The Summer Solstice arrived in Phoenix, Arizona, at 4:28 a.m. The temperature was 73 F, the sky was clear, just beginning to lighten with the rising sun, and the air was calm, not a tree branch sitrring.
Jupiter dominates the sky, shining like a minor moon, 45 degrees up in the southeasst. Three of the planet’s four Gallilean moons are visible in my telescope, all on the left, or Jupiter’s east. They form an uneven line in the sky, Io and Europa up close and Callisto far out. Ganymede in its orbit is hidden behind the planet.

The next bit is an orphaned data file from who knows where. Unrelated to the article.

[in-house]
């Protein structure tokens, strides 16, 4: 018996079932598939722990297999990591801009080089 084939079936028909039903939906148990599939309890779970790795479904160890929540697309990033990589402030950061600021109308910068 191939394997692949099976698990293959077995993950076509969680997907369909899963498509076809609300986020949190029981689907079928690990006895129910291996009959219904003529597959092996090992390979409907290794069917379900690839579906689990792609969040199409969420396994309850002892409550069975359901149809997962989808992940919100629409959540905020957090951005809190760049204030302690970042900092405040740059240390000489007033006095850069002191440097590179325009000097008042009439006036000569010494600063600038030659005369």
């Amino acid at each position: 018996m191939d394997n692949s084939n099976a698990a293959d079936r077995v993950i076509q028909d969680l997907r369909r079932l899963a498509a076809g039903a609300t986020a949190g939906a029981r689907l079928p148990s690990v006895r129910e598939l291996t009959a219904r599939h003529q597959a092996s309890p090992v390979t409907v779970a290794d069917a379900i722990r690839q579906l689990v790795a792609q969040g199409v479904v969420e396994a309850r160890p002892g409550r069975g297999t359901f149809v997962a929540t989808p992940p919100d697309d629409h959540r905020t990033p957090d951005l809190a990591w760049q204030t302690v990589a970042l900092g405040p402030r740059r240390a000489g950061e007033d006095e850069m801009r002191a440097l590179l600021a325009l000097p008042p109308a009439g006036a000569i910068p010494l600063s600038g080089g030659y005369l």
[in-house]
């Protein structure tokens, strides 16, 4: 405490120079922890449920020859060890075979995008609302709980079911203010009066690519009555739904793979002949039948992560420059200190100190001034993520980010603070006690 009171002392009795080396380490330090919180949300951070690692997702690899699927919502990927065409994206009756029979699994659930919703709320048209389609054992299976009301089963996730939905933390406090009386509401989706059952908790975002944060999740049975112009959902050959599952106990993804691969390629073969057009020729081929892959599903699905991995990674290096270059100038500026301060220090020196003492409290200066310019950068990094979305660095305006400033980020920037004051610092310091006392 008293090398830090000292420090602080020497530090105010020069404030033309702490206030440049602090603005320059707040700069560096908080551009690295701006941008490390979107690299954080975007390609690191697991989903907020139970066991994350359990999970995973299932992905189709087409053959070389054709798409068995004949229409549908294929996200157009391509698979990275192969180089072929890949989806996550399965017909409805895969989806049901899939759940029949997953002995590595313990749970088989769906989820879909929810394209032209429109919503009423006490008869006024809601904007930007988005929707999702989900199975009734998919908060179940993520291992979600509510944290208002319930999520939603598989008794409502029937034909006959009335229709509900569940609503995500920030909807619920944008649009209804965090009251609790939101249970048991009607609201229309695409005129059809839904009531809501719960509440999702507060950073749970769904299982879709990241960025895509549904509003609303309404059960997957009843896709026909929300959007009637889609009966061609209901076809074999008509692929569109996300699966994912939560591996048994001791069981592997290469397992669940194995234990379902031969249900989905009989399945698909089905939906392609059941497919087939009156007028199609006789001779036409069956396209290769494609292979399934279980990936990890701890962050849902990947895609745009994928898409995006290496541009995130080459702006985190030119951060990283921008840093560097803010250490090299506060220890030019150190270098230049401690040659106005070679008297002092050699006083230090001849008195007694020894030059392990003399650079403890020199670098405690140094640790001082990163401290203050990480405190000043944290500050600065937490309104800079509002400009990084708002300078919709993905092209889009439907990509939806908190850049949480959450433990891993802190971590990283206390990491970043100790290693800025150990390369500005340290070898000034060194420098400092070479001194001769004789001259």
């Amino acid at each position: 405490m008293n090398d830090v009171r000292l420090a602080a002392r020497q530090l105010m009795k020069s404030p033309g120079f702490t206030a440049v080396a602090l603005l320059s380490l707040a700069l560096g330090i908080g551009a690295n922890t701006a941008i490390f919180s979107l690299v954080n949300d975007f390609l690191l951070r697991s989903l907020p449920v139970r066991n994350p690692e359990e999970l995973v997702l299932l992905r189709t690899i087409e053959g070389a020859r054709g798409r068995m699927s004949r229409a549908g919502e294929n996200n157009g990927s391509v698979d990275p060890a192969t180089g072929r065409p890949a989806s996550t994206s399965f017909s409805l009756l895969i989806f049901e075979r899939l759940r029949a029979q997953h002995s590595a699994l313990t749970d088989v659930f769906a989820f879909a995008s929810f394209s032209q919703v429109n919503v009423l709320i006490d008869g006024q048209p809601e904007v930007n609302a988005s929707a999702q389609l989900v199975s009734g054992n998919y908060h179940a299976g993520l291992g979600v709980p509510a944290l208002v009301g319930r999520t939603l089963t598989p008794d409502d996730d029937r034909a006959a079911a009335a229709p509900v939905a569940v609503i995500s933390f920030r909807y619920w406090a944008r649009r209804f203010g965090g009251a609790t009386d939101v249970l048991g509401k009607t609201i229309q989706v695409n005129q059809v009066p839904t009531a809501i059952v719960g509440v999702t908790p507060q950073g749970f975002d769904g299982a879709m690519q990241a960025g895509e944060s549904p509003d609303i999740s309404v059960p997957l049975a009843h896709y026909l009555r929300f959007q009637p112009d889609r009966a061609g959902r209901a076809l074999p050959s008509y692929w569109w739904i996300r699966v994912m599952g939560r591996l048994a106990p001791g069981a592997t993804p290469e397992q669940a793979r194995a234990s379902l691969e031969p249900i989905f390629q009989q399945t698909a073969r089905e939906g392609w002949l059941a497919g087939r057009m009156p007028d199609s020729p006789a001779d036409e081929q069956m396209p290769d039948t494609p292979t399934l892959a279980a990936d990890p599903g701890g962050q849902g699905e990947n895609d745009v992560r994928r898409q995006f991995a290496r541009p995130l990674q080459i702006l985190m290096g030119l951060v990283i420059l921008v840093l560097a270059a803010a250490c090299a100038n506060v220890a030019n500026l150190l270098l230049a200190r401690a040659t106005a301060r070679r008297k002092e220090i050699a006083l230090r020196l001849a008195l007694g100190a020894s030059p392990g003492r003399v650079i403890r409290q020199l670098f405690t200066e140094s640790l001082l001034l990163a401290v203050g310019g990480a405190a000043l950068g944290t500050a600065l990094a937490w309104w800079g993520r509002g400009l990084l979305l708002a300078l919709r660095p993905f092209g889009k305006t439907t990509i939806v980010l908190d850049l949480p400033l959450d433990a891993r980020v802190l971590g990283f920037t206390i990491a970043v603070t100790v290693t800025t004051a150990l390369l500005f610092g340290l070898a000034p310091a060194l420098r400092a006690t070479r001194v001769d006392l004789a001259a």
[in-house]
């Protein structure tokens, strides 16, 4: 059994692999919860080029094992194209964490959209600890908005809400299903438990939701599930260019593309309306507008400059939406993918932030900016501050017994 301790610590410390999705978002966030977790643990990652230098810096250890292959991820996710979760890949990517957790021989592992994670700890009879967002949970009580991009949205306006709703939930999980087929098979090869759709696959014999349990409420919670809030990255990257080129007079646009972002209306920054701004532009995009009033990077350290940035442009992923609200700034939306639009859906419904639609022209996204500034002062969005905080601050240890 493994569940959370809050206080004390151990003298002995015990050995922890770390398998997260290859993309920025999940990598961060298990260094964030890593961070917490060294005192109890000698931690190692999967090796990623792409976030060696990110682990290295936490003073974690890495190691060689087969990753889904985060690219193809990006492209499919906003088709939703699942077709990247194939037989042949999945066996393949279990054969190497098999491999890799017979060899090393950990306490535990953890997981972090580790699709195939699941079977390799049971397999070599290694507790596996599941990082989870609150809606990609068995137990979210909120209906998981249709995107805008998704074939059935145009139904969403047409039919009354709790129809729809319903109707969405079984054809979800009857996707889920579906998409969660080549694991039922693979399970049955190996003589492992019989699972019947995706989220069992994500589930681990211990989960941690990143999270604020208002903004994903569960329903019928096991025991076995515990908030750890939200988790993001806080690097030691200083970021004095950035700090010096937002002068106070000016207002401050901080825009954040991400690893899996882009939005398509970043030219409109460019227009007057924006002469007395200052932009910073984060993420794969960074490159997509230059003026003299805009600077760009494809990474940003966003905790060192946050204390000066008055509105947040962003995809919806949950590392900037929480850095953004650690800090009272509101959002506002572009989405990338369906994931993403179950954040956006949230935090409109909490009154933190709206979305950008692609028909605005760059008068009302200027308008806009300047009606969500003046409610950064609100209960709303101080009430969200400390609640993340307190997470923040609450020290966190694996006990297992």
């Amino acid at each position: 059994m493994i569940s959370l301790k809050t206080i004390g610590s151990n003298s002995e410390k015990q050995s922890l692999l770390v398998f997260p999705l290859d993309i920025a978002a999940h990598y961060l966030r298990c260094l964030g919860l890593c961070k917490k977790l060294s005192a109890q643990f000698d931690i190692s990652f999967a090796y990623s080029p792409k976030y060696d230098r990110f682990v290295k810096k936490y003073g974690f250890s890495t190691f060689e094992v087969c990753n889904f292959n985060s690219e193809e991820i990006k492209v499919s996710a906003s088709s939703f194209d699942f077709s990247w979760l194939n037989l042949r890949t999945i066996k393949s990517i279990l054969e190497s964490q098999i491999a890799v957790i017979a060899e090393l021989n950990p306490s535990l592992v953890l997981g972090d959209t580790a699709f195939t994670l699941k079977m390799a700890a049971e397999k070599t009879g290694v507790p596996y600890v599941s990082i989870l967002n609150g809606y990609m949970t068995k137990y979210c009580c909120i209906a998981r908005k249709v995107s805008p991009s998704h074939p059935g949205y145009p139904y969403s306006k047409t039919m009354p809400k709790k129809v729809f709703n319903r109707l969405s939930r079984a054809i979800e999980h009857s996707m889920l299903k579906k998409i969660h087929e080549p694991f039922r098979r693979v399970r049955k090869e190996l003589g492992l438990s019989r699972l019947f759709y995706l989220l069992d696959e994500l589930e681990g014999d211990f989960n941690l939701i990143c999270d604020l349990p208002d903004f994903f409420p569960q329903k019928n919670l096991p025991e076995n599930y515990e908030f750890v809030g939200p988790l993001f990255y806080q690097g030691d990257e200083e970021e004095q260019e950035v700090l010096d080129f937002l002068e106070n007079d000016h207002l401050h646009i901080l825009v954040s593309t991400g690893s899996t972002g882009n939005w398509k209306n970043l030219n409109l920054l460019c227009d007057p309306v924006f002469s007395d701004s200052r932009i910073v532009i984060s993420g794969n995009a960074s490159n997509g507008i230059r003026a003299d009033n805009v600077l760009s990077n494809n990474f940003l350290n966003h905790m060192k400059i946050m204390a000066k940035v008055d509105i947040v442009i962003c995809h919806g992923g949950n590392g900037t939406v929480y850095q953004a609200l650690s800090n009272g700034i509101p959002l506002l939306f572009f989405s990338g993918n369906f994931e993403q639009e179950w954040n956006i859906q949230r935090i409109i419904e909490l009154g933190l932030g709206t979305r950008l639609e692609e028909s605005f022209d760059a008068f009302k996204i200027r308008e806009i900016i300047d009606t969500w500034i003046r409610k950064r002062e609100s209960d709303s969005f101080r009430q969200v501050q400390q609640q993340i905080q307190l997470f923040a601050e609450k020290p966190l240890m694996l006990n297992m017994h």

Just west of zenith, the Summer Triangle is clearly visible, even in this light-polluted city and the coming morn. The brightest of the three stars, Vega, lies about 50 degrees up from the western horizon, with Altair and Deneb to the east and south.
It is at this point, at the start of the longest day of the year, that the sun shines on this planet’s Northern Hemisphere at its farthest point north. And it is at this point that the sun’s imprint on Earth begins to retreat south. And it was at this point, the ancients fell into distress, fearing the light might not return.